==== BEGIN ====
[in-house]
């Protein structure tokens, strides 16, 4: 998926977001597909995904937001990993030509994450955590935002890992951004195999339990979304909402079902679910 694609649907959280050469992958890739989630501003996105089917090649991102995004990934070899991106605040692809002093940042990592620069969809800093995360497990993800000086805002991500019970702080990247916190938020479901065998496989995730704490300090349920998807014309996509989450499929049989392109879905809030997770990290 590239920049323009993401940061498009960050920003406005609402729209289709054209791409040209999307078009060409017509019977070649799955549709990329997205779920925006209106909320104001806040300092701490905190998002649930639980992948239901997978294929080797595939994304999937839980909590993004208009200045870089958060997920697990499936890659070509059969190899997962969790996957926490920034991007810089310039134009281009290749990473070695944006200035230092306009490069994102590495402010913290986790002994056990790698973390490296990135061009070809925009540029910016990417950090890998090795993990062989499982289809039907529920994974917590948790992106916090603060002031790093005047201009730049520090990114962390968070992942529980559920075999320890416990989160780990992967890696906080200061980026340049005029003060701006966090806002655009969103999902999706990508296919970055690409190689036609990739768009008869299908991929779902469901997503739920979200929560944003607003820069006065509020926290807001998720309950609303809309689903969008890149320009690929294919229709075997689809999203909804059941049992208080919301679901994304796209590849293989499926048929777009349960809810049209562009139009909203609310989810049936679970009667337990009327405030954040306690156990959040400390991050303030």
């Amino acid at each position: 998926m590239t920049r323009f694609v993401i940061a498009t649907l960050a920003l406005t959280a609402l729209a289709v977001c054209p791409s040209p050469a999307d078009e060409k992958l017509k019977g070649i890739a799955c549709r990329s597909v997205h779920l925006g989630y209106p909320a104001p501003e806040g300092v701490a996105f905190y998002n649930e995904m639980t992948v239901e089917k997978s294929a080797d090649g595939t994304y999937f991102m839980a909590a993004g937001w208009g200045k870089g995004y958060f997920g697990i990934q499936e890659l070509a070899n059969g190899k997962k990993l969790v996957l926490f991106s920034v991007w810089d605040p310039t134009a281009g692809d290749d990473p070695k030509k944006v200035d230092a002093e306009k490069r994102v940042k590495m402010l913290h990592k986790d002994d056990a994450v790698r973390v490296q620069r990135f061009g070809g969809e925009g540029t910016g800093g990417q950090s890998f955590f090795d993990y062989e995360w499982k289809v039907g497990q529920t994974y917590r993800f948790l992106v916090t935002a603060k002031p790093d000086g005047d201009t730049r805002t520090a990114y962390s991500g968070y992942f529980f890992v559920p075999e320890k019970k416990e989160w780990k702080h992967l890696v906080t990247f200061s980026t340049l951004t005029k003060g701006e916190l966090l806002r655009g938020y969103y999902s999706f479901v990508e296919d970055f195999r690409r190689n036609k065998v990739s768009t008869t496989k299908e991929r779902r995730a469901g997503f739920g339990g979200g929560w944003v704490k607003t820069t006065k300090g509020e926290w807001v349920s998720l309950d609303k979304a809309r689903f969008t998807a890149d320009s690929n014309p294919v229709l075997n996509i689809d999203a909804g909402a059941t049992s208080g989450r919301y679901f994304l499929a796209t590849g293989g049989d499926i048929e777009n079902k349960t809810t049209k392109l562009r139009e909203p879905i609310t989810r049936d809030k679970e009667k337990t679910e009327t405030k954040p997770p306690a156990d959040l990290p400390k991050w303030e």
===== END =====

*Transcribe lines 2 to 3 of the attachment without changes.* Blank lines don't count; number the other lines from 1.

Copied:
């Protein structure tokens, strides 16, 4: 998926977001597909995904937001990993030509994450955590935002890992951004195999339990979304909402079902679910 694609649907959280050469992958890739989630501003996105089917090649991102995004990934070899991106605040692809002093940042990592620069969809800093995360497990993800000086805002991500019970702080990247916190938020479901065998496989995730704490300090349920998807014309996509989450499929049989392109879905809030997770990290 590239920049323009993401940061498009960050920003406005609402729209289709054209791409040209999307078009060409017509019977070649799955549709990329997205779920925006209106909320104001806040300092701490905190998002649930639980992948239901997978294929080797595939994304999937839980909590993004208009200045870089958060997920697990499936890659070509059969190899997962969790996957926490920034991007810089310039134009281009290749990473070695944006200035230092306009490069994102590495402010913290986790002994056990790698973390490296990135061009070809925009540029910016990417950090890998090795993990062989499982289809039907529920994974917590948790992106916090603060002031790093005047201009730049520090990114962390968070992942529980559920075999320890416990989160780990992967890696906080200061980026340049005029003060701006966090806002655009969103999902999706990508296919970055690409190689036609990739768009008869299908991929779902469901997503739920979200929560944003607003820069006065509020926290807001998720309950609303809309689903969008890149320009690929294919229709075997689809999203909804059941049992208080919301679901994304796209590849293989499926048929777009349960809810049209562009139009909203609310989810049936679970009667337990009327405030954040306690156990959040400390991050303030």
């Amino acid at each position: 998926m590239t920049r323009f694609v993401i940061a498009t649907l960050a920003l406005t959280a609402l729209a289709v977001c054209p791409s040209p050469a999307d078009e060409k992958l017509k019977g070649i890739a799955c549709r990329s597909v997205h779920l925006g989630y209106p909320a104001p501003e806040g300092v701490a996105f905190y998002n649930e995904m639980t992948v239901e089917k997978s294929a080797d090649g595939t994304y999937f991102m839980a909590a993004g937001w208009g200045k870089g995004y958060f997920g697990i990934q499936e890659l070509a070899n059969g190899k997962k990993l969790v996957l926490f991106s920034v991007w810089d605040p310039t134009a281009g692809d290749d990473p070695k030509k944006v200035d230092a002093e306009k490069r994102v940042k590495m402010l913290h990592k986790d002994d056990a994450v790698r973390v490296q620069r990135f061009g070809g969809e925009g540029t910016g800093g990417q950090s890998f955590f090795d993990y062989e995360w499982k289809v039907g497990q529920t994974y917590r993800f948790l992106v916090t935002a603060k002031p790093d000086g005047d201009t730049r805002t520090a990114y962390s991500g968070y992942f529980f890992v559920p075999e320890k019970k416990e989160w780990k702080h992967l890696v906080t990247f200061s980026t340049l951004t005029k003060g701006e916190l966090l806002r655009g938020y969103y999902s999706f479901v990508e296919d970055f195999r690409r190689n036609k065998v990739s768009t008869t496989k299908e991929r779902r995730a469901g997503f739920g339990g979200g929560w944003v704490k607003t820069t006065k300090g509020e926290w807001v349920s998720l309950d609303k979304a809309r689903f969008t998807a890149d320009s690929n014309p294919v229709l075997n996509i689809d999203a909804g909402a059941t049992s208080g989450r919301y679901f994304l499929a796209t590849g293989g049989d499926i048929e777009n079902k349960t809810t049209k392109l562009r139009e909203p879905i609310t989810r049936d809030k679970e009667k337990t679910e009327t405030k954040p997770p306690a156990d959040l990290p400390k991050w303030e």